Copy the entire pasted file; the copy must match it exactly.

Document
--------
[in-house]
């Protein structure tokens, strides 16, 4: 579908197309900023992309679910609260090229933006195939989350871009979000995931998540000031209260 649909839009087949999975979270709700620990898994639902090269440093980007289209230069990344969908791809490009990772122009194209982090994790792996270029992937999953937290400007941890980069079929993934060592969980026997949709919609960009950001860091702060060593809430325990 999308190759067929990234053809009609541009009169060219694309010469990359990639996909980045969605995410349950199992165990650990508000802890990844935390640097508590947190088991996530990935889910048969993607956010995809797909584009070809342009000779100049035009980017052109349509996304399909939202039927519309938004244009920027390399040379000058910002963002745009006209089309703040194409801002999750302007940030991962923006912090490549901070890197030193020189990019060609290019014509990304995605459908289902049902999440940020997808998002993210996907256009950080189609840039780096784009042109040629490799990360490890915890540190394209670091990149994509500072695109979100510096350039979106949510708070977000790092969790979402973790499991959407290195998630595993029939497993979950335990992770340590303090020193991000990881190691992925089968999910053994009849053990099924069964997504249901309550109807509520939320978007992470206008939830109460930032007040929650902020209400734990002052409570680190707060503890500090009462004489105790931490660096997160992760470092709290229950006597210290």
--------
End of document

[in-house]
């Protein structure tokens, strides 16, 4: 579908197309900023992309679910609260090229933006195939989350871009979000995931998540000031209260 649909839009087949999975979270709700620990898994639902090269440093980007289209230069990344969908791809490009990772122009194209982090994790792996270029992937999953937290400007941890980069079929993934060592969980026997949709919609960009950001860091702060060593809430325990 999308190759067929990234053809009609541009009169060219694309010469990359990639996909980045969605995410349950199992165990650990508000802890990844935390640097508590947190088991996530990935889910048969993607956010995809797909584009070809342009000779100049035009980017052109349509996304399909939202039927519309938004244009920027390399040379000058910002963002745009006209089309703040194409801002999750302007940030991962923006912090490549901070890197030193020189990019060609290019014509990304995605459908289902049902999440940020997808998002993210996907256009950080189609840039780096784009042109040629490799990360490890915890540190394209670091990149994509500072695109979100510096350039979106949510708070977000790092969790979402973790499991959407290195998630595993029939497993979950335990992770340590303090020193991000990881190691992925089968999910053994009849053990099924069964997504249901309550109807509520939320978007992470206008939830109460930032007040929650902020209400734990002052409570680190707060503890500090009462004489105790931490660096997160992760470092709290229950006597210290």